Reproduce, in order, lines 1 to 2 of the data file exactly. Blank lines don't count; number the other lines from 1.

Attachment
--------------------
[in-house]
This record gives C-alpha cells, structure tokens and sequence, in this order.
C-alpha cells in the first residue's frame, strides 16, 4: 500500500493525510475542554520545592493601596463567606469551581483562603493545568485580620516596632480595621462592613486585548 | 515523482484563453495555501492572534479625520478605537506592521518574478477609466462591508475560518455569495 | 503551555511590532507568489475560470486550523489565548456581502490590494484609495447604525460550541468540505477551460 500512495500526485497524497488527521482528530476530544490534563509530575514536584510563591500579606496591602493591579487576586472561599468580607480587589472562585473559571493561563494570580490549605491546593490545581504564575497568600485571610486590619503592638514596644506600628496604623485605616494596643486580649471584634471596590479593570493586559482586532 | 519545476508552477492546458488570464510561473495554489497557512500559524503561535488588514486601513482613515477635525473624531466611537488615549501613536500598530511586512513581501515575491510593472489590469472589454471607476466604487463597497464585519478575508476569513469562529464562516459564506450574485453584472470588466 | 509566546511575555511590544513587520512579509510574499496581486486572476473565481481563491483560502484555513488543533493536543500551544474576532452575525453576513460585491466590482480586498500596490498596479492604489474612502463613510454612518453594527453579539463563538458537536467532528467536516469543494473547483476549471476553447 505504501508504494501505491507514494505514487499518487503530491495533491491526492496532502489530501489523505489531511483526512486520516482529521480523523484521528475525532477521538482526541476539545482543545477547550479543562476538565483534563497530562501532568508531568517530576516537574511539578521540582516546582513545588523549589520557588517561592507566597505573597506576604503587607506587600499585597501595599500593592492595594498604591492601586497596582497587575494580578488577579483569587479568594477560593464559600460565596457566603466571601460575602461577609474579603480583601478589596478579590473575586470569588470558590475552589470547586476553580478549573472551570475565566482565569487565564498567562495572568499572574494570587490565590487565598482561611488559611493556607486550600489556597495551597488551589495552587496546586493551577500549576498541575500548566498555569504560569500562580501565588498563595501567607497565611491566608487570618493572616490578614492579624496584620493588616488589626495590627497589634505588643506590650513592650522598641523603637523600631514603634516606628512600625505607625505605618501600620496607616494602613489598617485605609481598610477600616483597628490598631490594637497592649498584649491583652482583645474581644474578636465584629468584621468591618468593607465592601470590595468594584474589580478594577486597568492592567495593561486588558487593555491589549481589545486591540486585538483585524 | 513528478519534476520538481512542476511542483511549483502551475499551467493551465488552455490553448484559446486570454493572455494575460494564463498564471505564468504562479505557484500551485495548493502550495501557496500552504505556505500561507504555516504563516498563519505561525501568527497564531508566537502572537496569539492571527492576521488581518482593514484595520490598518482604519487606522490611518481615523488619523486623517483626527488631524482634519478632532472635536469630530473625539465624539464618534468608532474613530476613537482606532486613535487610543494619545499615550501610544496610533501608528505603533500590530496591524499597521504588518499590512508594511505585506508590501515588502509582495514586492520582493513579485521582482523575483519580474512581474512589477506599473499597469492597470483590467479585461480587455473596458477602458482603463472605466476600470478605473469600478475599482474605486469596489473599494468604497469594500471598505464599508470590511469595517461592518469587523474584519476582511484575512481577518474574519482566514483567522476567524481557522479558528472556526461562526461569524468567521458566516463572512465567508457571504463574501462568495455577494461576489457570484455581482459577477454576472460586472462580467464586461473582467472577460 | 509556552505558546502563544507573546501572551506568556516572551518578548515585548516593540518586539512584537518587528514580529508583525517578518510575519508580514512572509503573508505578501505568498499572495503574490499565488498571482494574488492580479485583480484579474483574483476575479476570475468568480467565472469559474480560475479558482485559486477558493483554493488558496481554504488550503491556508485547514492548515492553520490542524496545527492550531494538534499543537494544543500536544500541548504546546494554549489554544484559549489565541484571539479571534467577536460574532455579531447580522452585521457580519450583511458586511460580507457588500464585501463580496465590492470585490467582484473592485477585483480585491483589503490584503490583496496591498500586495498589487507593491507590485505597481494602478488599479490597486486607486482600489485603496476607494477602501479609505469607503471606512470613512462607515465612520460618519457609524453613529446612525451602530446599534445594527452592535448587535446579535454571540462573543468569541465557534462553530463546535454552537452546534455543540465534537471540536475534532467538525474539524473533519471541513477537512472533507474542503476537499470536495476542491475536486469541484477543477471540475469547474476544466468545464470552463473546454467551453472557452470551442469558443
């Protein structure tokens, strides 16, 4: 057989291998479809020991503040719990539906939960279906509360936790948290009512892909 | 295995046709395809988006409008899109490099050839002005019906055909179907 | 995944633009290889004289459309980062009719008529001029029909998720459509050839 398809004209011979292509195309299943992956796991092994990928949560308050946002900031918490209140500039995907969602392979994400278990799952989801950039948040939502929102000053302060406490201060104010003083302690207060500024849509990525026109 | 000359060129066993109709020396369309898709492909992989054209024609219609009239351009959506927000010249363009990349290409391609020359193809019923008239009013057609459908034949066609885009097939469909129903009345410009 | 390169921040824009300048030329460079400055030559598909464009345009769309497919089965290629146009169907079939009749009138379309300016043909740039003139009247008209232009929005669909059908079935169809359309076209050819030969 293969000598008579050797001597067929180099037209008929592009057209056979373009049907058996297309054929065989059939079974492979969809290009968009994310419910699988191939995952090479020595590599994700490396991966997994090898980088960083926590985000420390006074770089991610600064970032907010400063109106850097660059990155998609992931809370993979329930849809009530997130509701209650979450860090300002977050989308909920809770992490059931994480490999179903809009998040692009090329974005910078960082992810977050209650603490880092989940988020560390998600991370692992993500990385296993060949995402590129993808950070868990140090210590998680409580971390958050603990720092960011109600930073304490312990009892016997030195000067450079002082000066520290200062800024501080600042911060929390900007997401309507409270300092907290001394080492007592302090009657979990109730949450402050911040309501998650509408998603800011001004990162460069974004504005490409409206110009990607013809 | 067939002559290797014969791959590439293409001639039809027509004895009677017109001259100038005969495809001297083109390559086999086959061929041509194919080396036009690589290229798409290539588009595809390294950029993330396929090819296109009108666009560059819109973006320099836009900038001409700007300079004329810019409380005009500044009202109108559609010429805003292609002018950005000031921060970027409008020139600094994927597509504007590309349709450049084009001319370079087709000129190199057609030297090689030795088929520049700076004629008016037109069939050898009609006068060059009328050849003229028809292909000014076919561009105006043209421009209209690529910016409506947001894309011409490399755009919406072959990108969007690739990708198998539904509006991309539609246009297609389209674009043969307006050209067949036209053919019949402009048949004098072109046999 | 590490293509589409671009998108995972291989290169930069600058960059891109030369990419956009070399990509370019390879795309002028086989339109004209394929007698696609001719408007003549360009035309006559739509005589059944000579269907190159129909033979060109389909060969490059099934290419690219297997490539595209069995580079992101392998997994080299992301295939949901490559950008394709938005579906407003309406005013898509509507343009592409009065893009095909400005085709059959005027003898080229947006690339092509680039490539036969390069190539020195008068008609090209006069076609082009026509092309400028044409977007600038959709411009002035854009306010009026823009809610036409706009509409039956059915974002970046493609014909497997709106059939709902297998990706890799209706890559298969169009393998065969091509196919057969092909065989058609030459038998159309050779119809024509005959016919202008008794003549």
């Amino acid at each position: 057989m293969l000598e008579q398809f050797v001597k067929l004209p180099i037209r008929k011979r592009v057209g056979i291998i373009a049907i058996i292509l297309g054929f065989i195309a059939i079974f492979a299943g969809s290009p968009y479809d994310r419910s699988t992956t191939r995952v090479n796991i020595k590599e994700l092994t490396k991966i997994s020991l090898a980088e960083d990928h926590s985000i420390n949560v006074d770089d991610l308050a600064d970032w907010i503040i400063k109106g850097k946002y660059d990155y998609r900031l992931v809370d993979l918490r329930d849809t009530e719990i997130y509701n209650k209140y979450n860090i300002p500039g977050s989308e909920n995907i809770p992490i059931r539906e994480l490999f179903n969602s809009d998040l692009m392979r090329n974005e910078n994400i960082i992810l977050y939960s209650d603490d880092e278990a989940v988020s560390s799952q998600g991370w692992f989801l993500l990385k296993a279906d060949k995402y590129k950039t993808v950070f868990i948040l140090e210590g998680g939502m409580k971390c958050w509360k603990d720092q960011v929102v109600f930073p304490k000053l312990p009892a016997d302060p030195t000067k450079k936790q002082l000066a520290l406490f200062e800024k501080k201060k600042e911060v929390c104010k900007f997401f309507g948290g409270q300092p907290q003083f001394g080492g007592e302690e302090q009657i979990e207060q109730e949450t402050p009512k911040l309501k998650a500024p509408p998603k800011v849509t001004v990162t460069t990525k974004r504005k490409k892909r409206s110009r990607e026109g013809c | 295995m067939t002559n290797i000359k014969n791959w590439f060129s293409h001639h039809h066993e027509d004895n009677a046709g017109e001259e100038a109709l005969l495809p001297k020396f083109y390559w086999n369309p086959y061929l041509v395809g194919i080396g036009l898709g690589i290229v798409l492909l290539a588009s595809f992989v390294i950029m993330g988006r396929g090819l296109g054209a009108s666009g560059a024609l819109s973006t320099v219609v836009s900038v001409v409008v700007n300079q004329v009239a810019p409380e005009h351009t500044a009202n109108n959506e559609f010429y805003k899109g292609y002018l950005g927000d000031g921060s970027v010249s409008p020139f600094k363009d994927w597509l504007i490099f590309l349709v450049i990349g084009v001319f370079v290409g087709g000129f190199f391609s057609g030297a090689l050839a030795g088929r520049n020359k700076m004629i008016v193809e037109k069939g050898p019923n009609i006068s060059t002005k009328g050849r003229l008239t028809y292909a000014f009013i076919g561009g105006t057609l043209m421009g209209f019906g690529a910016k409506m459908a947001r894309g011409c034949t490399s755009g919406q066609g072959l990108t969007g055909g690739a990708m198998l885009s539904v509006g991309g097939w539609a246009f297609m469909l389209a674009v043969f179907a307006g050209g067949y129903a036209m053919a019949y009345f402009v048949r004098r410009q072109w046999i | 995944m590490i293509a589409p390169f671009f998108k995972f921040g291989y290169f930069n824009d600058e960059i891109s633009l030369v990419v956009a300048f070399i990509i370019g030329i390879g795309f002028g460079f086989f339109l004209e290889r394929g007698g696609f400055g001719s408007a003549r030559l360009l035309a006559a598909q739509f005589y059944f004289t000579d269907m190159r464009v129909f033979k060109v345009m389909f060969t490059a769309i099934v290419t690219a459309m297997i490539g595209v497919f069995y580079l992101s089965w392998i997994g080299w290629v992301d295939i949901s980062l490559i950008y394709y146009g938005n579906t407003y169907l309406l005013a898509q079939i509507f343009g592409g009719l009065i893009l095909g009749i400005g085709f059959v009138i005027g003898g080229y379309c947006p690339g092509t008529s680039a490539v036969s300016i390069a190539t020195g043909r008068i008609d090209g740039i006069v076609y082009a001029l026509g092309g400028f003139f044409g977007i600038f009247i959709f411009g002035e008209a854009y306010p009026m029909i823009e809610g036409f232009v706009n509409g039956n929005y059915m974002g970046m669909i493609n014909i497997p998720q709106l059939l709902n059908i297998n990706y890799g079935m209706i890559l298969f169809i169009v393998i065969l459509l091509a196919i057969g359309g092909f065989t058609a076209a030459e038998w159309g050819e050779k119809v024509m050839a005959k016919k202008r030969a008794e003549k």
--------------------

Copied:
[in-house]
This record gives C-alpha cells, structure tokens and sequence, in this order.